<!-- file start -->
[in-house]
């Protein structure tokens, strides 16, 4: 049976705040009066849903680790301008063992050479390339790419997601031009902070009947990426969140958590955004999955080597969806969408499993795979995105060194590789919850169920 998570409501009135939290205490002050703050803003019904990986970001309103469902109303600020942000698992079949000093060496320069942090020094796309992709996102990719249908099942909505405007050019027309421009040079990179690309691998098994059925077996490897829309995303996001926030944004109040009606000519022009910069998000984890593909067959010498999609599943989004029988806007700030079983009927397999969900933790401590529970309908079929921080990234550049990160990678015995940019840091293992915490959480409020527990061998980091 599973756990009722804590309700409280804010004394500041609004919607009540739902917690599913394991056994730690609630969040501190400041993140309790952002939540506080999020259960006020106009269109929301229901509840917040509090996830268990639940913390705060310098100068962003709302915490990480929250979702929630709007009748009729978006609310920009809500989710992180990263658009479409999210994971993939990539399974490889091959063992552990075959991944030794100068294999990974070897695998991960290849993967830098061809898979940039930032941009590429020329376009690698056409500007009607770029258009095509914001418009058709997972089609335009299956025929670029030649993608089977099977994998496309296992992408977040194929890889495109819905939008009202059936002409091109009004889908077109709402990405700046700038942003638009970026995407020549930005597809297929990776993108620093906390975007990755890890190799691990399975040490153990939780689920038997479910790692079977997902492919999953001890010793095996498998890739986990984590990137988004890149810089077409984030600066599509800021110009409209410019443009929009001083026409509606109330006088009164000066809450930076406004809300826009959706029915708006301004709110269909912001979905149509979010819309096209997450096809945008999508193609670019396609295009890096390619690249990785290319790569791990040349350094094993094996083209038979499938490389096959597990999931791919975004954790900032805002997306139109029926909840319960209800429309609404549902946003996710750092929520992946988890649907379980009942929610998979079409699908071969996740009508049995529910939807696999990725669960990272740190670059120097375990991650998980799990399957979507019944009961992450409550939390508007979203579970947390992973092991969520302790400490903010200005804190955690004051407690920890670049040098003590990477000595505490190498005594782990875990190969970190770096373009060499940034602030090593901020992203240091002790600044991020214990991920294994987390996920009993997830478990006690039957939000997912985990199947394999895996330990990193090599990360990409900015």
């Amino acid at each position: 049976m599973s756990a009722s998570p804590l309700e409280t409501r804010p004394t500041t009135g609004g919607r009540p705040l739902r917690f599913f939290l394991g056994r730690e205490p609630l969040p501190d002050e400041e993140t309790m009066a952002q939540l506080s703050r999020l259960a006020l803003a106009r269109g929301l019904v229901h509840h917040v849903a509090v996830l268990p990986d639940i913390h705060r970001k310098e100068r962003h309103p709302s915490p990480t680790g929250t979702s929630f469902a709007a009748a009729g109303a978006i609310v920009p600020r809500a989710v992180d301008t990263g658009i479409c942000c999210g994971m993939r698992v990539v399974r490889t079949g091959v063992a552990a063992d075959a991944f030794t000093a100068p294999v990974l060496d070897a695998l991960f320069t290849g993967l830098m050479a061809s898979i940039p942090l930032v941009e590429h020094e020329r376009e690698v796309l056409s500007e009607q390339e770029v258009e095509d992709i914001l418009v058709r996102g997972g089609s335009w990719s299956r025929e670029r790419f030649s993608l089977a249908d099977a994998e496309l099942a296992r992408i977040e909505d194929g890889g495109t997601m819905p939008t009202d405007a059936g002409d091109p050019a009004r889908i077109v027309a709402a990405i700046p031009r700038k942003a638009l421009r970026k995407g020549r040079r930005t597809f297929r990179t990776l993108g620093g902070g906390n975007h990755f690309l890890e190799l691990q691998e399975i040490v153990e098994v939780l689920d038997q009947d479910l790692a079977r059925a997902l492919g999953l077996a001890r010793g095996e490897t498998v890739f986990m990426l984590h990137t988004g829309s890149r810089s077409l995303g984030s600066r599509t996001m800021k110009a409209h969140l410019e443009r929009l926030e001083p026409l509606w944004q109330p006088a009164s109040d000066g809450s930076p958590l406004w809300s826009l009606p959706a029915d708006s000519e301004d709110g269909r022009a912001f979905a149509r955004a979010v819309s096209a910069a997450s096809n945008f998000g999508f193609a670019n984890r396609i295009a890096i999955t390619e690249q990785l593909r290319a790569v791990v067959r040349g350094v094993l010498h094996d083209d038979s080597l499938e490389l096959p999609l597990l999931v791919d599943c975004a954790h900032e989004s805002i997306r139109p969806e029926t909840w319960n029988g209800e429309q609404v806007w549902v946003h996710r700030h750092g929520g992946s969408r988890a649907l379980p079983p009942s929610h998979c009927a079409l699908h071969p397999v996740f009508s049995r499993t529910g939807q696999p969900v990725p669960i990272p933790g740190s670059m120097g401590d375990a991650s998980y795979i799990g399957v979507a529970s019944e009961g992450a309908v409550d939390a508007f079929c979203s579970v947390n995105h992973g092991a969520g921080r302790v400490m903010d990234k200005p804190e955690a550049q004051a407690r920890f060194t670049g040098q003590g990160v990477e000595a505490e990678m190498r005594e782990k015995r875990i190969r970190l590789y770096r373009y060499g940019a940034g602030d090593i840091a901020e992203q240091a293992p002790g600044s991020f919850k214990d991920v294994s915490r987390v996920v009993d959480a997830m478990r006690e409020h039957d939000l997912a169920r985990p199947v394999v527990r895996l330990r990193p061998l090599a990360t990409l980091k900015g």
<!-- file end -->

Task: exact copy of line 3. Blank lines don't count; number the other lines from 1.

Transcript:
């Amino acid at each position: 049976m599973s756990a009722s998570p804590l309700e409280t409501r804010p004394t500041t009135g609004g919607r009540p705040l739902r917690f599913f939290l394991g056994r730690e205490p609630l969040p501190d002050e400041e993140t309790m009066a952002q939540l506080s703050r999020l259960a006020l803003a106009r269109g929301l019904v229901h509840h917040v849903a509090v996830l268990p990986d639940i913390h705060r970001k310098e100068r962003h309103p709302s915490p990480t680790g929250t979702s929630f469902a709007a009748a009729g109303a978006i609310v920009p600020r809500a989710v992180d301008t990263g658009i479409c942000c999210g994971m993939r698992v990539v399974r490889t079949g091959v063992a552990a063992d075959a991944f030794t000093a100068p294999v990974l060496d070897a695998l991960f320069t290849g993967l830098m050479a061809s898979i940039p942090l930032v941009e590429h020094e020329r376009e690698v796309l056409s500007e009607q390339e770029v258009e095509d992709i914001l418009v058709r996102g997972g089609s335009w990719s299956r025929e670029r790419f030649s993608l089977a249908d099977a994998e496309l099942a296992r992408i977040e909505d194929g890889g495109t997601m819905p939008t009202d405007a059936g002409d091109p050019a009004r889908i077109v027309a709402a990405i700046p031009r700038k942003a638009l421009r970026k995407g020549r040079r930005t597809f297929r990179t990776l993108g620093g902070g906390n975007h990755f690309l890890e190799l691990q691998e399975i040490v153990e098994v939780l689920d038997q009947d479910l790692a079977r059925a997902l492919g999953l077996a001890r010793g095996e490897t498998v890739f986990m990426l984590h990137t988004g829309s890149r810089s077409l995303g984030s600066r599509t996001m800021k110009a409209h969140l410019e443009r929009l926030e001083p026409l509606w944004q109330p006088a009164s109040d000066g809450s930076p958590l406004w809300s826009l009606p959706a029915d708006s000519e301004d709110g269909r022009a912001f979905a149509r955004a979010v819309s096209a910069a997450s096809n945008f998000g999508f193609a670019n984890r396609i295009a890096i999955t390619e690249q990785l593909r290319a790569v791990v067959r040349g350094v094993l010498h094996d083209d038979s080597l499938e490389l096959p999609l597990l999931v791919d599943c975004a954790h900032e989004s805002i997306r139109p969806e029926t909840w319960n029988g209800e429309q609404v806007w549902v946003h996710r700030h750092g929520g992946s969408r988890a649907l379980p079983p009942s929610h998979c009927a079409l699908h071969p397999v996740f009508s049995r499993t529910g939807q696999p969900v990725p669960i990272p933790g740190s670059m120097g401590d375990a991650s998980y795979i799990g399957v979507a529970s019944e009961g992450a309908v409550d939390a508007f079929c979203s579970v947390n995105h992973g092991a969520g921080r302790v400490m903010d990234k200005p804190e955690a550049q004051a407690r920890f060194t670049g040098q003590g990160v990477e000595a505490e990678m190498r005594e782990k015995r875990i190969r970190l590789y770096r373009y060499g940019a940034g602030d090593i840091a901020e992203q240091a293992p002790g600044s991020f919850k214990d991920v294994s915490r987390v996920v009993d959480a997830m478990r006690e409020h039957d939000l997912a169920r985990p199947v394999v527990r895996l330990r990193p061998l090599a990360t990409l980091k900015g």